100% Independent, 100% for you

How to drive down cell counts and mastitis

Everyone knows that dairy herd mastitis costs money, so reducing incidence is key. Our target is less than 30 cows per 100 cows per year, and SCC’s below 120. Above these levels the costs to your dairy business escalate alarmingly. The cost of a single case in lost milk, extra culls and treatment is at least £250/case.

Using Interherd and Uniform we analyse your records, identifying the source of infection and what management changes are needed.

Coping with Dairy Herd Mastitis

Mastitis is the inflammation of a cow’s mammary gland usually caused by bacteria entering the teat canal and moving to the udder. There are two main types of mastitis in cows:

Contagious mastitis (cow-associated mastitis)

The main bacteria causing contagious mastitis are Staph aureus and Strep agalactiae. They mostly live inside udders or on teat skin and are spread in a number of ways. Either on the milkers' hands or towels/cloths during teat preparation, by splashes of infected milk during stripping, or by cross flow of milk between teat cups during milking or via milking liners between cows. 

Strep agalactiae bacteria tend to locate in duct areas of the udder and are very sensitive to penicillin, so have relatively high cure rates. Staph aureus forms pockets of infection within the udder which are protected from antibiotics. Cure rates are therefore much lower.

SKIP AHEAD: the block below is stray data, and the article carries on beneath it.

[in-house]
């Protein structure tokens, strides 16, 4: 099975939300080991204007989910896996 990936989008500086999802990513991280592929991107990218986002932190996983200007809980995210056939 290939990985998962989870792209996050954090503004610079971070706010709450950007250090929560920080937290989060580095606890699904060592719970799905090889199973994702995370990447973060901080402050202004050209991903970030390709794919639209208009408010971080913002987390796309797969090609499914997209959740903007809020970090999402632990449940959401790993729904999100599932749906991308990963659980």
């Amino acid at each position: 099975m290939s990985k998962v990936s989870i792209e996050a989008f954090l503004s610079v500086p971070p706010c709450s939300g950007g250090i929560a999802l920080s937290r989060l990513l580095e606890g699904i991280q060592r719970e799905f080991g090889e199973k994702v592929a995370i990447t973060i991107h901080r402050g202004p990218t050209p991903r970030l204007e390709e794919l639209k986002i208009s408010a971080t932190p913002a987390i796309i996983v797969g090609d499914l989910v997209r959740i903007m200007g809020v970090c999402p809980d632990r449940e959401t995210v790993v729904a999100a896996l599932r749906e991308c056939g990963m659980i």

Strep uberis is sometimes spread at milking. Strep uberis is an environmental organism, but once inside the udder can act as a contagious one too, and therefore needs a different approach to control. 

Environmental Mastitis

The main bacteria causing environmental mastitis are E. Coli and Strep uberis. The most common sources of them are dirty teats/cows, bedding, calving pens, scrape passageways and contaminated water sources. Housed cows tend to be more at risk to environmental mastitis than grazing cows, but dirty paddocks/tracks can also be a problem.

E. Coli infections generally cause very sick cows, and infections do not generally persist and recur.  Strep uberis don't always respond well to antibiotics and can persist in the udder and spread from cow to cow in a contagious way.  

Transition and post-calving cows are very susceptible to these infections because their natural defences are low at this time.  Often clinical mastitis in the first 30 days of lactation can be attributed to this period of managment.

Your Independent Farm Consultants - Get in touch today

We welcome you to contact our dairy farm consultants and agricultural consultants by filling out the form below and we'll get back to you as soon as possible.

I'm happy for Douglas Green Consulting Limited to let me know about news and offers that may be of interest to me in the future. Don't worry though, we promise we will never pass your details to 3rd parties.
Copyright © 2024 Douglas Green Consulting Limited  |  All Rights Reserved
Douglas Green Consulting
Silver Street Barn
Streete Farm
Compton Bassett
SN11 8RH

t: 01666 817278
e: douglas@douglasgreenconsulting.co.uk